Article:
Copy fundamentals Duration and ownership of copyright Exclusive rights and infringement Fair use and other exemptions The libraries and archives exemptions Copyright permissions and licenses Locating copyright owners Other types of intellectual property, contracts, and jurisdictional issues Risk management: how to digitize safely Case study 1: Interviews and oral histories Case study 2: Dissertations, theses, and student papers.
The development of new digital technologies has led to fundamental changes in the ways that cultural institutions fulfill their public missions of access, preservation, research, and education. Many institutions are developing publicly accessible Web sites that allow users to visit online exhibitions, search collection databases, access images of collection items, and in some cases create their own digital content. Digitization, however, also raises the possibility of copyright infringement. It is imperative that staff in libraries, archives, and museums understand fundamental copyright principles and how institutional procedures can be affected by the law. "Copyright and Cultural Institutions" was written to assist understanding and compliance with copyright law. It addresses the basics of copyright law and the exclusive rights of the copyright owner, the major exemptions used by cultural heritage institutions, and stresses the importance of "risk assessment" when conducting any digitization project. Case studies on digitizing oral histories and student work are also included.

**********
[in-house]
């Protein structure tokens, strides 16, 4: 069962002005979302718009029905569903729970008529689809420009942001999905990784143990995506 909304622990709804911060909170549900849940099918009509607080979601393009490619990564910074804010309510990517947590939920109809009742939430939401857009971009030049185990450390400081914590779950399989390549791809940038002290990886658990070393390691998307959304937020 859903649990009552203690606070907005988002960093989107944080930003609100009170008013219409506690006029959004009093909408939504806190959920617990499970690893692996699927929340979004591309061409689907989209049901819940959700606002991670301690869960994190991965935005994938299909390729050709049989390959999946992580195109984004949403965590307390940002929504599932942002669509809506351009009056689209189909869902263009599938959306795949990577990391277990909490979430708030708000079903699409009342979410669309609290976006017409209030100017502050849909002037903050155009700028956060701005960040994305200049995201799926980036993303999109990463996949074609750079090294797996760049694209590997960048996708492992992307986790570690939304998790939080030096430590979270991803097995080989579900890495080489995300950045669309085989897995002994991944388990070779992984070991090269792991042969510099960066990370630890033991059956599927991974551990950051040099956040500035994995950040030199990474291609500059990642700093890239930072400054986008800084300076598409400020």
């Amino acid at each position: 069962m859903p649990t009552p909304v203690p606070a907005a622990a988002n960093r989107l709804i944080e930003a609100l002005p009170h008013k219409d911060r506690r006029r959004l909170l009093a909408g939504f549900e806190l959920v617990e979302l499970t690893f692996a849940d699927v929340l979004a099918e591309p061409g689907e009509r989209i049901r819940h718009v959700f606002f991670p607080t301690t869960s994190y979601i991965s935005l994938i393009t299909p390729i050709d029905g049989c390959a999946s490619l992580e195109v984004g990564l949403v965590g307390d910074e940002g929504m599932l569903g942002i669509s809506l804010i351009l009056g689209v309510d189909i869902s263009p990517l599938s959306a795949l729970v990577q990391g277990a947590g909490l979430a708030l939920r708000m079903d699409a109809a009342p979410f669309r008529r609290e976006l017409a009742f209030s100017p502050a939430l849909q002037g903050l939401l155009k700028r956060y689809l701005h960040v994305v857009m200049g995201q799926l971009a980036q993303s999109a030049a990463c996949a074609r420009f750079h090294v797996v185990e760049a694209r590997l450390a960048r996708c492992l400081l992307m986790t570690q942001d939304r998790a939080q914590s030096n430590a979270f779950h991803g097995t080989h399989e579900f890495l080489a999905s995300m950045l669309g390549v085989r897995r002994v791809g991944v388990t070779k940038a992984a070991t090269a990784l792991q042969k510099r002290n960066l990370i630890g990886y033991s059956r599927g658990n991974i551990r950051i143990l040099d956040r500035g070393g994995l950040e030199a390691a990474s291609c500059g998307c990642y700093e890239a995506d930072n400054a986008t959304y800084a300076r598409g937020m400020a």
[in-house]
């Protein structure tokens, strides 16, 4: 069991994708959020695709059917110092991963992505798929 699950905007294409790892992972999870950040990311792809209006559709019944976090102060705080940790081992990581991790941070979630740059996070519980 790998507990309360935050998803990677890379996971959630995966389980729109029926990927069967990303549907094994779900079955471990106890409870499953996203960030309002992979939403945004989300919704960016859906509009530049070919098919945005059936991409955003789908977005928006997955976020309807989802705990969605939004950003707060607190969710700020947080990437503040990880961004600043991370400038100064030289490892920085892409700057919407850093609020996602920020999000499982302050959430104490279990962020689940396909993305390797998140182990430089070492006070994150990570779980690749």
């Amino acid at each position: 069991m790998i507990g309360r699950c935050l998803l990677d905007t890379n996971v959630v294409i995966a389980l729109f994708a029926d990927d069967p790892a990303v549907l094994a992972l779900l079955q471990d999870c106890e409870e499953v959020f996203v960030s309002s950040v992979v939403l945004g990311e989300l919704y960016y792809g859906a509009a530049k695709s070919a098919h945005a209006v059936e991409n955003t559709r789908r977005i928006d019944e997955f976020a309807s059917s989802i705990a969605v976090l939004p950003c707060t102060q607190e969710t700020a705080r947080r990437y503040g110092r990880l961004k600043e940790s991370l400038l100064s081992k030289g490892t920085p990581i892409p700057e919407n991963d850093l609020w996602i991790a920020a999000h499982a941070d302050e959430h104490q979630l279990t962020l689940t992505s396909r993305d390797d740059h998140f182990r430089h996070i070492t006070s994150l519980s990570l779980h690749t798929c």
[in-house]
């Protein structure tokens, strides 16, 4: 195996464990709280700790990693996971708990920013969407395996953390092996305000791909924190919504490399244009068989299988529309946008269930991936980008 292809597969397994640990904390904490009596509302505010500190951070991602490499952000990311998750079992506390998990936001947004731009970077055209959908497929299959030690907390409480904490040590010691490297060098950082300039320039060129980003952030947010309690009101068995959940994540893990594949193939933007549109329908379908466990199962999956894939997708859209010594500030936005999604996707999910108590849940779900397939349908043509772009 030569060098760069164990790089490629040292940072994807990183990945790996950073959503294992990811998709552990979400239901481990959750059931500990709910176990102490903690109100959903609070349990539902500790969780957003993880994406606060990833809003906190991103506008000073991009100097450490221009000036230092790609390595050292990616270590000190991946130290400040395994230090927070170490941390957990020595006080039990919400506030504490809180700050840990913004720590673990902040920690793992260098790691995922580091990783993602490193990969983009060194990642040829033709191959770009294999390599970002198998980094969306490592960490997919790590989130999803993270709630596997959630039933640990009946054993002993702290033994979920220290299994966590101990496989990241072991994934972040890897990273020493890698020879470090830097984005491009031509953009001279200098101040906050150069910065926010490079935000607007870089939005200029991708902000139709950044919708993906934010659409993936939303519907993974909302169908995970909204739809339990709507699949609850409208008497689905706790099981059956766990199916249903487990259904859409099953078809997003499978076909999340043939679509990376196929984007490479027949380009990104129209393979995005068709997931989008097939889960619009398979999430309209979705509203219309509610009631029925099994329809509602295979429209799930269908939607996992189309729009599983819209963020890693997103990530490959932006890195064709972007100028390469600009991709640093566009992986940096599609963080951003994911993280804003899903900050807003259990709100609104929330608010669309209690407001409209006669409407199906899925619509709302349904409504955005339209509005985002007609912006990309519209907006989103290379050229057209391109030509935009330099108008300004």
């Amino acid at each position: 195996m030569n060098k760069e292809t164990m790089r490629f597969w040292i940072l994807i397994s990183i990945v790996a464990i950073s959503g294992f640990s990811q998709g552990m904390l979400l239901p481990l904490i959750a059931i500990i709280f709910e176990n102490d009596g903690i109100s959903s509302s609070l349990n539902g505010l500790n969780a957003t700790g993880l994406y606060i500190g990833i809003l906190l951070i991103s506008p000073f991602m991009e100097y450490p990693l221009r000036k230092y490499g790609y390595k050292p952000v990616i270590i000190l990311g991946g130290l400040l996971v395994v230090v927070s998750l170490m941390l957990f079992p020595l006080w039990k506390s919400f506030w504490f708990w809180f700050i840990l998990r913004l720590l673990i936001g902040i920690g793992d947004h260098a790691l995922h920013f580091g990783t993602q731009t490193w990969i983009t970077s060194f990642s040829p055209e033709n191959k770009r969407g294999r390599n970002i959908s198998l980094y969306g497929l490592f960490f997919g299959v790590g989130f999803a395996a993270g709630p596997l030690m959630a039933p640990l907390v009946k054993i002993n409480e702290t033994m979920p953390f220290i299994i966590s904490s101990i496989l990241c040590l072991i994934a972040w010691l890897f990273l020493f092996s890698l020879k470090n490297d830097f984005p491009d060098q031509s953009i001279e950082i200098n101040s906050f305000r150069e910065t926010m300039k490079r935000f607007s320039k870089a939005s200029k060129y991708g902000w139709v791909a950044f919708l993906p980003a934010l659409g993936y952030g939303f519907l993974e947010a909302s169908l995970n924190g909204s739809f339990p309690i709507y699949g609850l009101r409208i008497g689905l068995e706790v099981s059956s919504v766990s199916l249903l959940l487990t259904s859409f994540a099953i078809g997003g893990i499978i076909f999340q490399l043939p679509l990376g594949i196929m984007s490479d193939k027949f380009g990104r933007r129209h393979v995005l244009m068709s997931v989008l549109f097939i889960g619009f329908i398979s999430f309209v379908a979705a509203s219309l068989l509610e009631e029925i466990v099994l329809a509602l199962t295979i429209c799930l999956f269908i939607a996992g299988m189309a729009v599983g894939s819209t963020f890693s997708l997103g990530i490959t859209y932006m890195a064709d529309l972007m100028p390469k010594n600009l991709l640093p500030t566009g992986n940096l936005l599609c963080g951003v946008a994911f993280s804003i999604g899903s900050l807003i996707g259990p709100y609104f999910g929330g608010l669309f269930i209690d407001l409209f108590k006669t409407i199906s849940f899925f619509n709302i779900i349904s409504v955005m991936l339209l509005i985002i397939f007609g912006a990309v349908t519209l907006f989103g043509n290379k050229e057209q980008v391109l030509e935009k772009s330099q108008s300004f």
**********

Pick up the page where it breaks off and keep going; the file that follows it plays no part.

Bibliography, etc. Note
Includes bibliographical references (pages 247-259).